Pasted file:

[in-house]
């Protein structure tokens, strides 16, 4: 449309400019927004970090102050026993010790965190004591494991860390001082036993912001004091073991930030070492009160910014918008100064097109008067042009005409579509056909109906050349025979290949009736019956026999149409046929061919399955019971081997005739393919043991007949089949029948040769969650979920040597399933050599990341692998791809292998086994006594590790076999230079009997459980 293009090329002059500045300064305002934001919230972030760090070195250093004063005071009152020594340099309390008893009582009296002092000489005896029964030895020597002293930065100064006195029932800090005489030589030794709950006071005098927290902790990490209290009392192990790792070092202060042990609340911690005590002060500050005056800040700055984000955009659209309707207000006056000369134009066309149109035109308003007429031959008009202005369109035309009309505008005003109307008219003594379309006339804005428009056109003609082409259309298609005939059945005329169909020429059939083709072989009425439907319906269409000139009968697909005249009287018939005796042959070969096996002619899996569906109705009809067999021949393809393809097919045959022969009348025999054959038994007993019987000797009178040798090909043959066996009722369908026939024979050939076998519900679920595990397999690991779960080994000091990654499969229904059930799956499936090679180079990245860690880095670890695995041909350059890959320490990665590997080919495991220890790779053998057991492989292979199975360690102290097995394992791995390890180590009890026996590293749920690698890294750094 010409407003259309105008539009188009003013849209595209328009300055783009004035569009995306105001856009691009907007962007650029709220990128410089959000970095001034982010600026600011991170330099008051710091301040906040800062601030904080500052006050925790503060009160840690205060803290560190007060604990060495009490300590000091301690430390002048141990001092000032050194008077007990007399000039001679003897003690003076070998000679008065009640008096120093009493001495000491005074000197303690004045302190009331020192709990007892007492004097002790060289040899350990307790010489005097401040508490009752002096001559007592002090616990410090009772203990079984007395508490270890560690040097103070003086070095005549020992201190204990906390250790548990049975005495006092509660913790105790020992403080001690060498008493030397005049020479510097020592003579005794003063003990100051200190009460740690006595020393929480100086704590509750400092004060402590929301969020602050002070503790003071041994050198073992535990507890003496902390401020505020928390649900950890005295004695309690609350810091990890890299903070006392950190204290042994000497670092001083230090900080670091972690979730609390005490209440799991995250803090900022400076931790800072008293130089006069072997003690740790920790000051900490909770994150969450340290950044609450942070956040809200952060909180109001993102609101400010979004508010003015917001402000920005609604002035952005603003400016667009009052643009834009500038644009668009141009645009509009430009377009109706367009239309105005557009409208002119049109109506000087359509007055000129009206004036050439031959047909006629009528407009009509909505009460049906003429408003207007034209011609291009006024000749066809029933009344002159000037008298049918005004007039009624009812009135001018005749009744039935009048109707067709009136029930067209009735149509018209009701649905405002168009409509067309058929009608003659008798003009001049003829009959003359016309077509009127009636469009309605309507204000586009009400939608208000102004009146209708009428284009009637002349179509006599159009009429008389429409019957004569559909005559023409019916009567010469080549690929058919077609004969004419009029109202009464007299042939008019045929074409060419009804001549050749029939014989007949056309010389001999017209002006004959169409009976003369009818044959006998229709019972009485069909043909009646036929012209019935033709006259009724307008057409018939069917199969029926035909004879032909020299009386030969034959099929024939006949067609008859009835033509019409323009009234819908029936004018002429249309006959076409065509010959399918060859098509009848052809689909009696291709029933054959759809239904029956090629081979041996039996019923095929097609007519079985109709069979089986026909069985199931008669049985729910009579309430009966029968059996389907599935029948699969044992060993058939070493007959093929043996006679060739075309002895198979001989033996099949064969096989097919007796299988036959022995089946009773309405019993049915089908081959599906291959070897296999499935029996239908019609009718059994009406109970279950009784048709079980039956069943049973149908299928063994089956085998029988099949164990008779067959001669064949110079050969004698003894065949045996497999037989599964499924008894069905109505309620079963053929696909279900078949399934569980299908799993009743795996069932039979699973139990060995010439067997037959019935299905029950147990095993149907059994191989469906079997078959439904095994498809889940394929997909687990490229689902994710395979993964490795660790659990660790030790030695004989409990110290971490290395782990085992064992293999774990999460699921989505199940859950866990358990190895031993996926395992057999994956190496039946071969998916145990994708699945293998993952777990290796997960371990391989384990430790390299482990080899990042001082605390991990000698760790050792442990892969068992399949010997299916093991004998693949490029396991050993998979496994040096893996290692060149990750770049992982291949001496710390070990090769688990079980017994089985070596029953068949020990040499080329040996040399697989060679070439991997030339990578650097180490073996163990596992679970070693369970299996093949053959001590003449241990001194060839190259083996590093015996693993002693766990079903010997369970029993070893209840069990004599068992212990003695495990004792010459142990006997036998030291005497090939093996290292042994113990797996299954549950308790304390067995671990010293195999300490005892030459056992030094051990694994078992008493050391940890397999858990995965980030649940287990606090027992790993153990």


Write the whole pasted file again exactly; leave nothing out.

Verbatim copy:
[in-house]
């Protein structure tokens, strides 16, 4: 449309400019927004970090102050026993010790965190004591494991860390001082036993912001004091073991930030070492009160910014918008100064097109008067042009005409579509056909109906050349025979290949009736019956026999149409046929061919399955019971081997005739393919043991007949089949029948040769969650979920040597399933050599990341692998791809292998086994006594590790076999230079009997459980 293009090329002059500045300064305002934001919230972030760090070195250093004063005071009152020594340099309390008893009582009296002092000489005896029964030895020597002293930065100064006195029932800090005489030589030794709950006071005098927290902790990490209290009392192990790792070092202060042990609340911690005590002060500050005056800040700055984000955009659209309707207000006056000369134009066309149109035109308003007429031959008009202005369109035309009309505008005003109307008219003594379309006339804005428009056109003609082409259309298609005939059945005329169909020429059939083709072989009425439907319906269409000139009968697909005249009287018939005796042959070969096996002619899996569906109705009809067999021949393809393809097919045959022969009348025999054959038994007993019987000797009178040798090909043959066996009722369908026939024979050939076998519900679920595990397999690991779960080994000091990654499969229904059930799956499936090679180079990245860690880095670890695995041909350059890959320490990665590997080919495991220890790779053998057991492989292979199975360690102290097995394992791995390890180590009890026996590293749920690698890294750094 010409407003259309105008539009188009003013849209595209328009300055783009004035569009995306105001856009691009907007962007650029709220990128410089959000970095001034982010600026600011991170330099008051710091301040906040800062601030904080500052006050925790503060009160840690205060803290560190007060604990060495009490300590000091301690430390002048141990001092000032050194008077007990007399000039001679003897003690003076070998000679008065009640008096120093009493001495000491005074000197303690004045302190009331020192709990007892007492004097002790060289040899350990307790010489005097401040508490009752002096001559007592002090616990410090009772203990079984007395508490270890560690040097103070003086070095005549020992201190204990906390250790548990049975005495006092509660913790105790020992403080001690060498008493030397005049020479510097020592003579005794003063003990100051200190009460740690006595020393929480100086704590509750400092004060402590929301969020602050002070503790003071041994050198073992535990507890003496902390401020505020928390649900950890005295004695309690609350810091990890890299903070006392950190204290042994000497670092001083230090900080670091972690979730609390005490209440799991995250803090900022400076931790800072008293130089006069072997003690740790920790000051900490909770994150969450340290950044609450942070956040809200952060909180109001993102609101400010979004508010003015917001402000920005609604002035952005603003400016667009009052643009834009500038644009668009141009645009509009430009377009109706367009239309105005557009409208002119049109109506000087359509007055000129009206004036050439031959047909006629009528407009009509909505009460049906003429408003207007034209011609291009006024000749066809029933009344002159000037008298049918005004007039009624009812009135001018005749009744039935009048109707067709009136029930067209009735149509018209009701649905405002168009409509067309058929009608003659008798003009001049003829009959003359016309077509009127009636469009309605309507204000586009009400939608208000102004009146209708009428284009009637002349179509006599159009009429008389429409019957004569559909005559023409019916009567010469080549690929058919077609004969004419009029109202009464007299042939008019045929074409060419009804001549050749029939014989007949056309010389001999017209002006004959169409009976003369009818044959006998229709019972009485069909043909009646036929012209019935033709006259009724307008057409018939069917199969029926035909004879032909020299009386030969034959099929024939006949067609008859009835033509019409323009009234819908029936004018002429249309006959076409065509010959399918060859098509009848052809689909009696291709029933054959759809239904029956090629081979041996039996019923095929097609007519079985109709069979089986026909069985199931008669049985729910009579309430009966029968059996389907599935029948699969044992060993058939070493007959093929043996006679060739075309002895198979001989033996099949064969096989097919007796299988036959022995089946009773309405019993049915089908081959599906291959070897296999499935029996239908019609009718059994009406109970279950009784048709079980039956069943049973149908299928063994089956085998029988099949164990008779067959001669064949110079050969004698003894065949045996497999037989599964499924008894069905109505309620079963053929696909279900078949399934569980299908799993009743795996069932039979699973139990060995010439067997037959019935299905029950147990095993149907059994191989469906079997078959439904095994498809889940394929997909687990490229689902994710395979993964490795660790659990660790030790030695004989409990110290971490290395782990085992064992293999774990999460699921989505199940859950866990358990190895031993996926395992057999994956190496039946071969998916145990994708699945293998993952777990290796997960371990391989384990430790390299482990080899990042001082605390991990000698760790050792442990892969068992399949010997299916093991004998693949490029396991050993998979496994040096893996290692060149990750770049992982291949001496710390070990090769688990079980017994089985070596029953068949020990040499080329040996040399697989060679070439991997030339990578650097180490073996163990596992679970070693369970299996093949053959001590003449241990001194060839190259083996590093015996693993002693766990079903010997369970029993070893209840069990004599068992212990003695495990004792010459142990006997036998030291005497090939093996290292042994113990797996299954549950308790304390067995671990010293195999300490005892030459056992030094051990694994078992008493050391940890397999858990995965980030649940287990606090027992790993153990």